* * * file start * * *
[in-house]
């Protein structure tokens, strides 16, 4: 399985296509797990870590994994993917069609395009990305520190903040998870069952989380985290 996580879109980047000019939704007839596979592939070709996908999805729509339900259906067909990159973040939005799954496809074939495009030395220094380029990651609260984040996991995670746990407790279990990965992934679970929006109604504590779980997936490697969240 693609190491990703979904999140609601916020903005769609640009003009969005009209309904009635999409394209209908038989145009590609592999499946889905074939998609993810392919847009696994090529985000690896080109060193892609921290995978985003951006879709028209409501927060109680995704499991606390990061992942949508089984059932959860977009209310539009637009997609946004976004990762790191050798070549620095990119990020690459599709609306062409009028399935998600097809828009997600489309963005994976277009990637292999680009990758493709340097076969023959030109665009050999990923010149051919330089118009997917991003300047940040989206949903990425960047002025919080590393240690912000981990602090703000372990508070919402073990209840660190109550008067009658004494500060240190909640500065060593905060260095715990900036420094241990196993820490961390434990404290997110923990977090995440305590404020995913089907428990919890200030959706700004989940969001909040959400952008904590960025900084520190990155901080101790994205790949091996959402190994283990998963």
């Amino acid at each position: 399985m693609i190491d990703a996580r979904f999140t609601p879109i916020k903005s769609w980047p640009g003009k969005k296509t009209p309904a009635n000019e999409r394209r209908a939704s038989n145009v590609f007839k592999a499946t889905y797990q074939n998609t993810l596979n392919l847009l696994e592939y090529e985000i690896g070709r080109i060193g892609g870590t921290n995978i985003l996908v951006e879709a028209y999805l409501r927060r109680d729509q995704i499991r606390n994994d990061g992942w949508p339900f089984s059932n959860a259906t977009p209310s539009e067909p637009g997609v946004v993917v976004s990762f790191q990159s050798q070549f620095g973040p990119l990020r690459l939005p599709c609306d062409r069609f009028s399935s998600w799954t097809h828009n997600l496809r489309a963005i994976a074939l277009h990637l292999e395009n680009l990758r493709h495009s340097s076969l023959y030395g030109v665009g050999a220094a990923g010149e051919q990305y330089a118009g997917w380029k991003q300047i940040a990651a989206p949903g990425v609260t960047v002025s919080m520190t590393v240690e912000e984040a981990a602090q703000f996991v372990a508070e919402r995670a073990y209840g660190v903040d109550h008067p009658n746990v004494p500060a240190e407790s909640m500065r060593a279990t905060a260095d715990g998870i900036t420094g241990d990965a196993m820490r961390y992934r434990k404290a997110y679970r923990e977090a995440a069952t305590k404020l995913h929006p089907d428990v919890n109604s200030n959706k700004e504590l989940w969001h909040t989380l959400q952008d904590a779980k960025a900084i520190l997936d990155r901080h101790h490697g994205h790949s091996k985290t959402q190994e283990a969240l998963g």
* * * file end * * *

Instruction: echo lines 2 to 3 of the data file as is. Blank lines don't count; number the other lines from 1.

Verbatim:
């Protein structure tokens, strides 16, 4: 399985296509797990870590994994993917069609395009990305520190903040998870069952989380985290 996580879109980047000019939704007839596979592939070709996908999805729509339900259906067909990159973040939005799954496809074939495009030395220094380029990651609260984040996991995670746990407790279990990965992934679970929006109604504590779980997936490697969240 693609190491990703979904999140609601916020903005769609640009003009969005009209309904009635999409394209209908038989145009590609592999499946889905074939998609993810392919847009696994090529985000690896080109060193892609921290995978985003951006879709028209409501927060109680995704499991606390990061992942949508089984059932959860977009209310539009637009997609946004976004990762790191050798070549620095990119990020690459599709609306062409009028399935998600097809828009997600489309963005994976277009990637292999680009990758493709340097076969023959030109665009050999990923010149051919330089118009997917991003300047940040989206949903990425960047002025919080590393240690912000981990602090703000372990508070919402073990209840660190109550008067009658004494500060240190909640500065060593905060260095715990900036420094241990196993820490961390434990404290997110923990977090995440305590404020995913089907428990919890200030959706700004989940969001909040959400952008904590960025900084520190990155901080101790994205790949091996959402190994283990998963």
């Amino acid at each position: 399985m693609i190491d990703a996580r979904f999140t609601p879109i916020k903005s769609w980047p640009g003009k969005k296509t009209p309904a009635n000019e999409r394209r209908a939704s038989n145009v590609f007839k592999a499946t889905y797990q074939n998609t993810l596979n392919l847009l696994e592939y090529e985000i690896g070709r080109i060193g892609g870590t921290n995978i985003l996908v951006e879709a028209y999805l409501r927060r109680d729509q995704i499991r606390n994994d990061g992942w949508p339900f089984s059932n959860a259906t977009p209310s539009e067909p637009g997609v946004v993917v976004s990762f790191q990159s050798q070549f620095g973040p990119l990020r690459l939005p599709c609306d062409r069609f009028s399935s998600w799954t097809h828009n997600l496809r489309a963005i994976a074939l277009h990637l292999e395009n680009l990758r493709h495009s340097s076969l023959y030395g030109v665009g050999a220094a990923g010149e051919q990305y330089a118009g997917w380029k991003q300047i940040a990651a989206p949903g990425v609260t960047v002025s919080m520190t590393v240690e912000e984040a981990a602090q703000f996991v372990a508070e919402r995670a073990y209840g660190v903040d109550h008067p009658n746990v004494p500060a240190e407790s909640m500065r060593a279990t905060a260095d715990g998870i900036t420094g241990d990965a196993m820490r961390y992934r434990k404290a997110y679970r923990e977090a995440a069952t305590k404020l995913h929006p089907d428990v919890n109604s200030n959706k700004e504590l989940w969001h909040t989380l959400q952008d904590a779980k960025a900084i520190l997936d990155r901080h101790h490697g994205h790949s091996k985290t959402q190994e283990a969240l998963g």